After I finish reading the book that sent my MBH into a wracking fit of uncontrolled sobbing, and after I read Robert Freeman Wexler’s Circus of the Grand Design, I want to read The Righteous Mind, by Jonathan Haidt.
The subtitle of the book, “Why good people are divided by politics and religion,” suggests that it seeks to answer a question I’ve been wondering about more and more lately: How do we get from where we are as a country to where we need to be, when our society only seems to be becoming more and more fractious?
Look, on the liberal-conservative continuum, there’s no question I’m a liberal. And the fact of the matter is, virtually my entire social circle is, too. I don’t think I have a single close friend who voted for John McCain. Or at least none who will admit it.
And yet, in the course of daily living I know I have met and liked people who probably did vote for John McCain. In my family, I suspect that people I love dearly voted for John McCain.
When I read or hear articulated the policy positions of the right, they seem idiotic, ill-considered, short-sighted, and even malevolent.
Yet the conservative voters I’ve met and gotten along with or whom are beloved members of my family are not stupid and mean-spirited. Aside from our political convictions, we are so very much alike.
But our politics are only becoming more and more polarized. It’s to the point where divisiveness is almost paralyzing our government’s ability to function. (And, yes, I recognize that that is more or less the aim of some in the ultra-conservative movement.)
But clearly, if we are going to make things better, we have to cooperate more, not less. And underneath our protective sheaths of liberalism or conservatism, most of us are good people who want the same things. But this outer layer of antagonism and disdain keeps us from working together for our common good.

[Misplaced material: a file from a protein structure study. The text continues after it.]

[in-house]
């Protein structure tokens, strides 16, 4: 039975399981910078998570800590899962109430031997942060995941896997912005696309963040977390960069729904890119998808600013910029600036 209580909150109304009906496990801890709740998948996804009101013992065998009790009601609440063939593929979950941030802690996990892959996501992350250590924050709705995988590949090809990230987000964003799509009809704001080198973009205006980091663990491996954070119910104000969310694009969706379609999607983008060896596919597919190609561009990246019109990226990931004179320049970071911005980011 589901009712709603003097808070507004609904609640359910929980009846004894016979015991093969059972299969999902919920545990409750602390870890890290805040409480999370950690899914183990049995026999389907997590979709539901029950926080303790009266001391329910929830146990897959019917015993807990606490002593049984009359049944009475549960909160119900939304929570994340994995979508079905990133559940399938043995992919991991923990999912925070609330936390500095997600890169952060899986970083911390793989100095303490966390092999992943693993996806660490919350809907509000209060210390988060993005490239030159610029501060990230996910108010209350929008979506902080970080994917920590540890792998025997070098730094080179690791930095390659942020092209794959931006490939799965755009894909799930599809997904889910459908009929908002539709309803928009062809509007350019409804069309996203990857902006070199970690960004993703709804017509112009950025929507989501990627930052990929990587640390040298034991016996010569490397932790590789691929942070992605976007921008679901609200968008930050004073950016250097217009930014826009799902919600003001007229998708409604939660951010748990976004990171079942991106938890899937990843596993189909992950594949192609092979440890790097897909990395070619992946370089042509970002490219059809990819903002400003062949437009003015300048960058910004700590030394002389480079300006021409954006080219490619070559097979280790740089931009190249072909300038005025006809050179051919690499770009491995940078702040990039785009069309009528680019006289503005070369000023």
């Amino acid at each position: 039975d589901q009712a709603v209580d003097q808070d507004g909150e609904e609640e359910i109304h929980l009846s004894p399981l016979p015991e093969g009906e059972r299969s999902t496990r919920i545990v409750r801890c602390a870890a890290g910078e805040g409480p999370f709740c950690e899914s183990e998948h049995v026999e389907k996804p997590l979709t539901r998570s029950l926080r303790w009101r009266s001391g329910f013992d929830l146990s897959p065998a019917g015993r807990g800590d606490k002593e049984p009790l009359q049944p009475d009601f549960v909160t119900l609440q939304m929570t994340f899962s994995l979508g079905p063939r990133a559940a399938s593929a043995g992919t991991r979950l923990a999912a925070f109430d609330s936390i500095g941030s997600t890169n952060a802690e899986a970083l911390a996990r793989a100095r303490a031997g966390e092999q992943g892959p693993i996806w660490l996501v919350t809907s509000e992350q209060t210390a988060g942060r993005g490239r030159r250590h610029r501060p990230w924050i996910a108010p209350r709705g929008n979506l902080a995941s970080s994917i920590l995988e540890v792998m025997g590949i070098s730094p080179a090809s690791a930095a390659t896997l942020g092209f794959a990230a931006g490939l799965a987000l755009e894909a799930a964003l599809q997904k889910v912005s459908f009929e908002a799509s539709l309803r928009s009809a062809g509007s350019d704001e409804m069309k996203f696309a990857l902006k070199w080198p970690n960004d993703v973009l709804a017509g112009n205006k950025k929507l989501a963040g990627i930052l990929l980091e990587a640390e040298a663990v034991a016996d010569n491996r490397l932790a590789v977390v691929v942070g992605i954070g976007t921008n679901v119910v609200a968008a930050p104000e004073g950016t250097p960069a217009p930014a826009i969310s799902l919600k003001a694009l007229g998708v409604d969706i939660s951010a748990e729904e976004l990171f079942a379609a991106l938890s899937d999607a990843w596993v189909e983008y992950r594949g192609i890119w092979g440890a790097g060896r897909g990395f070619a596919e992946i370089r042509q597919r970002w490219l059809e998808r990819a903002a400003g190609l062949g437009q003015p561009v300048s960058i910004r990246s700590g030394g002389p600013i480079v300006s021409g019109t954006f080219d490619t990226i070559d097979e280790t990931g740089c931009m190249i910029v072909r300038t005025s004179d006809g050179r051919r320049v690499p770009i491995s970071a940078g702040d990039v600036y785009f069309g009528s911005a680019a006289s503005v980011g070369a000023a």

Look, I’m not being naive. Like Thomas E. Mann and Norman J. Ornstein, when it comes to the worsening polarization that is dividing us politically, I believe the Republicans are the problem. But true or not, where does believing that get us? As Mann and Ornstein point out, it only causes Democrats to hew further to the left, taking us even farther apart.
Indulge me: Imagine you are driving across town during rush hour. You’re going watch a baseball game. By the time you reach the stadium, it’s pretty likely you’ll be stressed out. You will have encountered countless idiot drivers along the way. Inside your car, your little mobile universe, you pass judgment on those stupid, inconsiderate, inattentive beings rolling along in their own little mobile universes, slowing you down, cutting you off, making you miss that green light. You hate them. To you, in that moment, they are sub-human scum.
The stadium is packed, and it turns out to be a close game. By the end of the game, you feel an intense camaraderie with your fellow fans. They’re your peeps. You’ve even struck up conversations with a few of them.
The game is over, your team wins, and as you and your fellow fans walk to your cars in the afterglow of shared victory, you recognize that quite a few of them are some of the very same idiot drivers you learned to hate on your drive to the stadium. It turned out that when you take them out of their cars, their private little universes, they aren’t sub-human scum after all.
This is the parking lot we live in.
Haidt opens his introductions to The Righteous Mind with Rodney King’s infamous and seemingly naive plea, “Can’t we all get along.” He explains why:
“First, because most Americans nowadays are asking King’s question, not about race relations but about political relations and the collapse of cooperation across party lines. Many Americans feel as though the nightly news from Washington is sent to us from helicopters circling over the city–dispatches from the war zone.
The second reason I decided to open this book with an overused phrase is because King followed it up with something lovely, something rarely quoted. As he stumbled through his television interview, fighting back tears and often repeating himself, he found these words: ‘Please, we can get along here. We all can get along. I mean, we’re all stuck here for a while. Let’s try to work it out.’”
This book is about why it’s so hard for us to get along. We are indeed all stuck here for a while, so while we’re waiting, let’s at least try to understand why we are so easily divided into hostile groups, each one certain of its righteousness.”
Let me know if you’ve read this book and what you thought of it.